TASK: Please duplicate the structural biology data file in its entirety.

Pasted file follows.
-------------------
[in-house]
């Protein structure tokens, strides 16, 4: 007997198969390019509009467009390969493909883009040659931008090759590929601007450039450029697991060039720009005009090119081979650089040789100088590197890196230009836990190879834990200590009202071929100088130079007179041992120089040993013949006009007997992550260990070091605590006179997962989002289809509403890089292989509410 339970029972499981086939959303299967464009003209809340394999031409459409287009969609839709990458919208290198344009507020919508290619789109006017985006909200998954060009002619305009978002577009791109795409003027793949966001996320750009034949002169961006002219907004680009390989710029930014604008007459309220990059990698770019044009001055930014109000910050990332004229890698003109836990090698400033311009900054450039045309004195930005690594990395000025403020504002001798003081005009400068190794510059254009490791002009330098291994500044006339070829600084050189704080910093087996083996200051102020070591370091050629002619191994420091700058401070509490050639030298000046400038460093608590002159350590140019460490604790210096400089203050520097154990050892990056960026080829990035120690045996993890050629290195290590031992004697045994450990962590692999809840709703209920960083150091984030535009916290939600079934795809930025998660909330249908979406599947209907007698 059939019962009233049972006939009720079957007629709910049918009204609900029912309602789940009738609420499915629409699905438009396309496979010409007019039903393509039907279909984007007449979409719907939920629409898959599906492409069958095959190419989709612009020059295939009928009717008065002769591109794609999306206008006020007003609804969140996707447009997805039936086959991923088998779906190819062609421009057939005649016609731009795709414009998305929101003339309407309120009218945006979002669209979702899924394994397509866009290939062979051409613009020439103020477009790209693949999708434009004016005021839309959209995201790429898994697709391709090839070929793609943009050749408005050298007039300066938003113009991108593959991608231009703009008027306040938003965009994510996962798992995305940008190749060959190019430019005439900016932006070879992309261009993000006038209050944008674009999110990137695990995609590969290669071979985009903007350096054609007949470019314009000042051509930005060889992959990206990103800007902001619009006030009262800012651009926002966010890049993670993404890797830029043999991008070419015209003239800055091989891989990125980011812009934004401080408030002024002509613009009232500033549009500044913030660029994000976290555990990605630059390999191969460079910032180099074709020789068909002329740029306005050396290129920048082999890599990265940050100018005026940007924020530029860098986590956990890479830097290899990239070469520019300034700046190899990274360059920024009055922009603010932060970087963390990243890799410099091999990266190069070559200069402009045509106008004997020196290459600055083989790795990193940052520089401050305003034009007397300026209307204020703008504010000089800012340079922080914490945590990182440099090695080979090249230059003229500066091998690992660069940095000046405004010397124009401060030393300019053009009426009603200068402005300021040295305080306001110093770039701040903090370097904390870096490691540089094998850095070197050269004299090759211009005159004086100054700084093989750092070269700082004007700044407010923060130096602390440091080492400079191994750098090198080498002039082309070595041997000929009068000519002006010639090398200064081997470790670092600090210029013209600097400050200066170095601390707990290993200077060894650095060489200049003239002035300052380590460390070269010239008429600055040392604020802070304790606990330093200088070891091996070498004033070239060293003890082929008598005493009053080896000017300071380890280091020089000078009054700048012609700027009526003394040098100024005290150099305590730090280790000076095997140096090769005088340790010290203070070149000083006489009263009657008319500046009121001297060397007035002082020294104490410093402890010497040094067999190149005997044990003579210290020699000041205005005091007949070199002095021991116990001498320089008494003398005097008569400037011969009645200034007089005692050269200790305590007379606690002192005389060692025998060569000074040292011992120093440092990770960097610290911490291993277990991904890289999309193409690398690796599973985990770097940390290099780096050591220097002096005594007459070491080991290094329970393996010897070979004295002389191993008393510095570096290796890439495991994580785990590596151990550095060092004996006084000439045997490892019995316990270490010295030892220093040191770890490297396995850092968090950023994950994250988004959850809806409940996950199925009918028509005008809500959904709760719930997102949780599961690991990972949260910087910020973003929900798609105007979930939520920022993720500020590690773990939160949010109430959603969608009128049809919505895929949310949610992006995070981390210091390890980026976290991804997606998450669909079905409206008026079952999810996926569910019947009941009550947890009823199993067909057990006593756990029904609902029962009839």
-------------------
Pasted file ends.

[in-house]
């Protein structure tokens, strides 16, 4: 007997198969390019509009467009390969493909883009040659931008090759590929601007450039450029697991060039720009005009090119081979650089040789100088590197890196230009836990190879834990200590009202071929100088130079007179041992120089040993013949006009007997992550260990070091605590006179997962989002289809509403890089292989509410 339970029972499981086939959303299967464009003209809340394999031409459409287009969609839709990458919208290198344009507020919508290619789109006017985006909200998954060009002619305009978002577009791109795409003027793949966001996320750009034949002169961006002219907004680009390989710029930014604008007459309220990059990698770019044009001055930014109000910050990332004229890698003109836990090698400033311009900054450039045309004195930005690594990395000025403020504002001798003081005009400068190794510059254009490791002009330098291994500044006339070829600084050189704080910093087996083996200051102020070591370091050629002619191994420091700058401070509490050639030298000046400038460093608590002159350590140019460490604790210096400089203050520097154990050892990056960026080829990035120690045996993890050629290195290590031992004697045994450990962590692999809840709703209920960083150091984030535009916290939600079934795809930025998660909330249908979406599947209907007698 059939019962009233049972006939009720079957007629709910049918009204609900029912309602789940009738609420499915629409699905438009396309496979010409007019039903393509039907279909984007007449979409719907939920629409898959599906492409069958095959190419989709612009020059295939009928009717008065002769591109794609999306206008006020007003609804969140996707447009997805039936086959991923088998779906190819062609421009057939005649016609731009795709414009998305929101003339309407309120009218945006979002669209979702899924394994397509866009290939062979051409613009020439103020477009790209693949999708434009004016005021839309959209995201790429898994697709391709090839070929793609943009050749408005050298007039300066938003113009991108593959991608231009703009008027306040938003965009994510996962798992995305940008190749060959190019430019005439900016932006070879992309261009993000006038209050944008674009999110990137695990995609590969290669071979985009903007350096054609007949470019314009000042051509930005060889992959990206990103800007902001619009006030009262800012651009926002966010890049993670993404890797830029043999991008070419015209003239800055091989891989990125980011812009934004401080408030002024002509613009009232500033549009500044913030660029994000976290555990990605630059390999191969460079910032180099074709020789068909002329740029306005050396290129920048082999890599990265940050100018005026940007924020530029860098986590956990890479830097290899990239070469520019300034700046190899990274360059920024009055922009603010932060970087963390990243890799410099091999990266190069070559200069402009045509106008004997020196290459600055083989790795990193940052520089401050305003034009007397300026209307204020703008504010000089800012340079922080914490945590990182440099090695080979090249230059003229500066091998690992660069940095000046405004010397124009401060030393300019053009009426009603200068402005300021040295305080306001110093770039701040903090370097904390870096490691540089094998850095070197050269004299090759211009005159004086100054700084093989750092070269700082004007700044407010923060130096602390440091080492400079191994750098090198080498002039082309070595041997000929009068000519002006010639090398200064081997470790670092600090210029013209600097400050200066170095601390707990290993200077060894650095060489200049003239002035300052380590460390070269010239008429600055040392604020802070304790606990330093200088070891091996070498004033070239060293003890082929008598005493009053080896000017300071380890280091020089000078009054700048012609700027009526003394040098100024005290150099305590730090280790000076095997140096090769005088340790010290203070070149000083006489009263009657008319500046009121001297060397007035002082020294104490410093402890010497040094067999190149005997044990003579210290020699000041205005005091007949070199002095021991116990001498320089008494003398005097008569400037011969009645200034007089005692050269200790305590007379606690002192005389060692025998060569000074040292011992120093440092990770960097610290911490291993277990991904890289999309193409690398690796599973985990770097940390290099780096050591220097002096005594007459070491080991290094329970393996010897070979004295002389191993008393510095570096290796890439495991994580785990590596151990550095060092004996006084000439045997490892019995316990270490010295030892220093040191770890490297396995850092968090950023994950994250988004959850809806409940996950199925009918028509005008809500959904709760719930997102949780599961690991990972949260910087910020973003929900798609105007979930939520920022993720500020590690773990939160949010109430959603969608009128049809919505895929949310949610992006995070981390210091390890980026976290991804997606998450669909079905409206008026079952999810996926569910019947009941009550947890009823199993067909057990006593756990029904609902029962009839």